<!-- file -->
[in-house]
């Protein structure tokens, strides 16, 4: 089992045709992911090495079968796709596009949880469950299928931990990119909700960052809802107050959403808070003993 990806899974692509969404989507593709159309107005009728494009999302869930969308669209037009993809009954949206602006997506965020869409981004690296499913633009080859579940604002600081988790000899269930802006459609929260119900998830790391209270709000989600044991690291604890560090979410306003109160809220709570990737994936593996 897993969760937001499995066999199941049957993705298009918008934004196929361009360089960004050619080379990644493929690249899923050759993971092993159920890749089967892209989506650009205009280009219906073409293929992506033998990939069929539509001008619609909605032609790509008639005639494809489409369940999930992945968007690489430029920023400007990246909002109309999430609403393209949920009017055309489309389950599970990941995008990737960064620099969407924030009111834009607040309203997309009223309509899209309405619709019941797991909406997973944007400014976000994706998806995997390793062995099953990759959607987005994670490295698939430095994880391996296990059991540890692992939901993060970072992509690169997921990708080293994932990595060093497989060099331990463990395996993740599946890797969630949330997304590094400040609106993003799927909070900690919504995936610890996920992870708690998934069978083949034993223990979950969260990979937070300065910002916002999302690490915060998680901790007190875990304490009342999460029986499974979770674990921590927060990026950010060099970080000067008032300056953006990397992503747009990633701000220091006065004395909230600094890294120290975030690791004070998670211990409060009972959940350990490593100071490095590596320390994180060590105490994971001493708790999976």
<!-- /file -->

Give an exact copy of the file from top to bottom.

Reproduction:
[in-house]
């Protein structure tokens, strides 16, 4: 089992045709992911090495079968796709596009949880469950299928931990990119909700960052809802107050959403808070003993 990806899974692509969404989507593709159309107005009728494009999302869930969308669209037009993809009954949206602006997506965020869409981004690296499913633009080859579940604002600081988790000899269930802006459609929260119900998830790391209270709000989600044991690291604890560090979410306003109160809220709570990737994936593996 897993969760937001499995066999199941049957993705298009918008934004196929361009360089960004050619080379990644493929690249899923050759993971092993159920890749089967892209989506650009205009280009219906073409293929992506033998990939069929539509001008619609909605032609790509008639005639494809489409369940999930992945968007690489430029920023400007990246909002109309999430609403393209949920009017055309489309389950599970990941995008990737960064620099969407924030009111834009607040309203997309009223309509899209309405619709019941797991909406997973944007400014976000994706998806995997390793062995099953990759959607987005994670490295698939430095994880391996296990059991540890692992939901993060970072992509690169997921990708080293994932990595060093497989060099331990463990395996993740599946890797969630949330997304590094400040609106993003799927909070900690919504995936610890996920992870708690998934069978083949034993223990979950969260990979937070300065910002916002999302690490915060998680901790007190875990304490009342999460029986499974979770674990921590927060990026950010060099970080000067008032300056953006990397992503747009990633701000220091006065004395909230600094890294120290975030690791004070998670211990409060009972959940350990490593100071490095590596320390994180060590105490994971001493708790999976």